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How To Address Afghanistan's Quagmire

Afghan troops during a military operation in the northern Faryab province in August.
Afghan troops during a military operation in the northern Faryab province in August.

Since 2001, the international community has invested billions of dollars in support of Afghanistan. Forty-nine countries joined the military coalition, led by the world's most powerful military, that of the United States. Several others provided aid and development.

Why then, after 14 years of spilling blood and treasure, is Afghanistan still mired in turmoil? Because its success is nobody's top priority.

In many ways, Afghanistan resembles a tragedy of the commons in South Asia and Central Asia. Each regional country, attempting to maximize its self-interest, undermines the best interests of the entire region. Unless this perverse logic changes, everyone will be worse off -- and Afghans most of all.

The tragedy of the commons is about exploitation of a common resource. Sadly, this is the way too many regional actors view Afghanistan. Some -- and Pakistan in particular -- fear a stable, hostile Afghanistan. They prefer it to be a client state to undermine their rivals. Since the latter is unlikely and the former is threatening, they maximize self-interest by fomenting instability through supporting warring factions and insurgents.

For international powers, Afghanistan is either a distraction from or a tool for larger interests. Some are attracted to the resource wealth and feed the kleptocracy to exploit it. Others view Afghanistan as a way to distract and undermine the United States and NATO.

The United States wanted to finish quickly in 2001 and leave. A lack of attention helped the war drag on. Recognizing the mistake, Americans surged in 2009, then tired quickly. Regional policy has been schizophrenic and ineffectual.

Last year, the United States brokered the Afghan national unity government deal. The new governance arrangement got the Afghan election crisis off the front pages of Western newspapers but created a government too divided to actually reform and govern. America is moving on: Unwilling to address problems of predatory kleptocracy, external sanctuary, and regional malign activity, it unwittingly incentivized all three.

For its part, much of the Afghan government and elite are more interested in self-enrichment than in the country's success. Elites bicker over decreasing spoils while the country moves dangerously close to the cliff. Even if the government could move policy for reform, parliament is too compromised by corruption to pass legislation. The government has never developed a strategy for the war; it is embroiled in a conflict it is not winning, but it cannot even confirm a defense minister. Political infighting and unmet demands for bribes have sunk each candidate. Elites satisfy themselves that it is all Pakistan's fault.

The Taliban might be the only party that places a top priority on winning, albeit not for the good of the country. It maintains the delusion that military victory is possible. The death of Mullah Mohammad Omar has created a major succession crisis. The main beneficiaries of continued conflict, aside from arms peddlers and various elites, are groups like Islamic State, also known as ISIS or ISIL. By failing to grasp the possibilities of a peace process and the existential threat of civil war, the Taliban is sowing the seeds of its own destruction, too.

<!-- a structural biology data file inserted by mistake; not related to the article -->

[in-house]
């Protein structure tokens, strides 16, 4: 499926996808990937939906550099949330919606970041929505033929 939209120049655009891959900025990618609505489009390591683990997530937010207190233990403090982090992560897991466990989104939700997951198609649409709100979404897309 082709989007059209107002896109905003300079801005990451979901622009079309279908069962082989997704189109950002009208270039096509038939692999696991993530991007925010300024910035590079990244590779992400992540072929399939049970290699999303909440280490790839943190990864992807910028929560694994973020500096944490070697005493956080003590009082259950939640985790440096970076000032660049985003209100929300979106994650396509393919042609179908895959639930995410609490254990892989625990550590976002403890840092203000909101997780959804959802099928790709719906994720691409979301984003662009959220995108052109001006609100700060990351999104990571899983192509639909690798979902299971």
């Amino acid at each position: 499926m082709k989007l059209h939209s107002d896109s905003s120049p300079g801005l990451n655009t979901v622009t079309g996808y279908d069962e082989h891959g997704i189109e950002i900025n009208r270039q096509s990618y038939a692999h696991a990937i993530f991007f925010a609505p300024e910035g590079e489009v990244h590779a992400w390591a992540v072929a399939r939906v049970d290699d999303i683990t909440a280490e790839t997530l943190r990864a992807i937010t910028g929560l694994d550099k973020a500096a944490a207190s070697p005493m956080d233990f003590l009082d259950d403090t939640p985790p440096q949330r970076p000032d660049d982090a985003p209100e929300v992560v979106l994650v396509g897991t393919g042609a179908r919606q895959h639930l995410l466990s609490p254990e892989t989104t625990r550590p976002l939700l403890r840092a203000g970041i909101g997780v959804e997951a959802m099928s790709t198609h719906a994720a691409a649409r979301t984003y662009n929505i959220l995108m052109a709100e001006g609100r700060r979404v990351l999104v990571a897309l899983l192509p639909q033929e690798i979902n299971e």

This is a classic prisoner's dilemma. Everyone recognizes the benefits of cooperation toward a peaceful outcome, and yet no one trusts the others enough to take any risk to bring it about. Each party, by maximizing self-interest, is destroying the country.

Catastrophe in Afghanistan or a repeat of its recent disastrous history, however, is not yet inevitable. Here's how it can be avoided:

1. Afghanistan should declare itself a neutral power, reinforced by a UN Security Council Resolution (UNSCR). Make it clear that Afghanistan is nobody's playground, and prevent suspicions that Afghanistan is playing double-games with all the regional rivalries.

2. The UNSCR should authorize, at Afghanistan's request, an international military force that will train the Afghan National Security Forces and support Afghanistan's neutrality. This may provide sufficient cover for the Obama administration to maintain current troop levels beyond 2016 while seeking other donors. This step is also likely to bring about acceptance by the Taliban that they are unlikely to secure future meaningful military gains.

3. Make continued investment in Afghanistan conditional upon political reform. The United States, as the biggest donor, is best-placed to do this. International indices like Transparency International, the World Bank, Foreign Policy, and others can serve as objective benchmarks. Afghan elites will have no one but themselves to blame if they cannot pass reform.

4. Support a peace process sponsored by a credible international actor. The wrong custodian is a poison pill. Avoid the seduction of a peace deal. In a low trust environment like this one, elite deals are highly destabilizing. Set conditions for a long-haul peace process that is likely to take a decade or more. Begin by the sides agreeing on broadly framed words, then reinforce with actions. A gradual, step-by-step approach is needed.

Christopher Kolenda is the president and CEO of Kolenda Strategic Leadership. He commanded paratroopers and then served as senior adviser to the Department of Defense senior leadership and to three Commanders of International Forces (ISAF) over four tours in Afghanistan. He is the author of Leadership: The Warrior’s Art and The Counterinsurgency Challenge. These views are the author's alone and do not represent those of Radio Free Europe/Radio Liberty.